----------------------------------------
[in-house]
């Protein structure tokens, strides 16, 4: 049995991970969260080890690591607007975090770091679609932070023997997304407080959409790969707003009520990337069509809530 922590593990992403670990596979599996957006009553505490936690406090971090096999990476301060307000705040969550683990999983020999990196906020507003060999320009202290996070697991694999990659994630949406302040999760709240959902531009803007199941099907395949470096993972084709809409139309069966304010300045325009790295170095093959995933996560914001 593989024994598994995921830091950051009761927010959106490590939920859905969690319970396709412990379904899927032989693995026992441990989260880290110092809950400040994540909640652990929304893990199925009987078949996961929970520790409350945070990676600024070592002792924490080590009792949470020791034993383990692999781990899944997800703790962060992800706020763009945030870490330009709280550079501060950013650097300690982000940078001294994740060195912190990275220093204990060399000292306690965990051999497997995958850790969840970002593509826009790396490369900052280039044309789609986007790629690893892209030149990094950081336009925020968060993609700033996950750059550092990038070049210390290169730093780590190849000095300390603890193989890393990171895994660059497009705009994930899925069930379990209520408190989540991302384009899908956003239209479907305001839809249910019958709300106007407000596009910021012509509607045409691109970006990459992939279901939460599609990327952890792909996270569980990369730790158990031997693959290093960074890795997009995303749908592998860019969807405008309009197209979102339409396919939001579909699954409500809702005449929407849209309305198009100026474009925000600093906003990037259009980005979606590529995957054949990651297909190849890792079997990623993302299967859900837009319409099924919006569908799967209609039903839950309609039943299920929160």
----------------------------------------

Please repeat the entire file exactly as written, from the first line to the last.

[in-house]
């Protein structure tokens, strides 16, 4: 049995991970969260080890690591607007975090770091679609932070023997997304407080959409790969707003009520990337069509809530 922590593990992403670990596979599996957006009553505490936690406090971090096999990476301060307000705040969550683990999983020999990196906020507003060999320009202290996070697991694999990659994630949406302040999760709240959902531009803007199941099907395949470096993972084709809409139309069966304010300045325009790295170095093959995933996560914001 593989024994598994995921830091950051009761927010959106490590939920859905969690319970396709412990379904899927032989693995026992441990989260880290110092809950400040994540909640652990929304893990199925009987078949996961929970520790409350945070990676600024070592002792924490080590009792949470020791034993383990692999781990899944997800703790962060992800706020763009945030870490330009709280550079501060950013650097300690982000940078001294994740060195912190990275220093204990060399000292306690965990051999497997995958850790969840970002593509826009790396490369900052280039044309789609986007790629690893892209030149990094950081336009925020968060993609700033996950750059550092990038070049210390290169730093780590190849000095300390603890193989890393990171895994660059497009705009994930899925069930379990209520408190989540991302384009899908956003239209479907305001839809249910019958709300106007407000596009910021012509509607045409691109970006990459992939279901939460599609990327952890792909996270569980990369730790158990031997693959290093960074890795997009995303749908592998860019969807405008309009197209979102339409396919939001579909699954409500809702005449929407849209309305198009100026474009925000600093906003990037259009980005979606590529995957054949990651297909190849890792079997990623993302299967859900837009319409099924919006569908799967209609039903839950309609039943299920929160």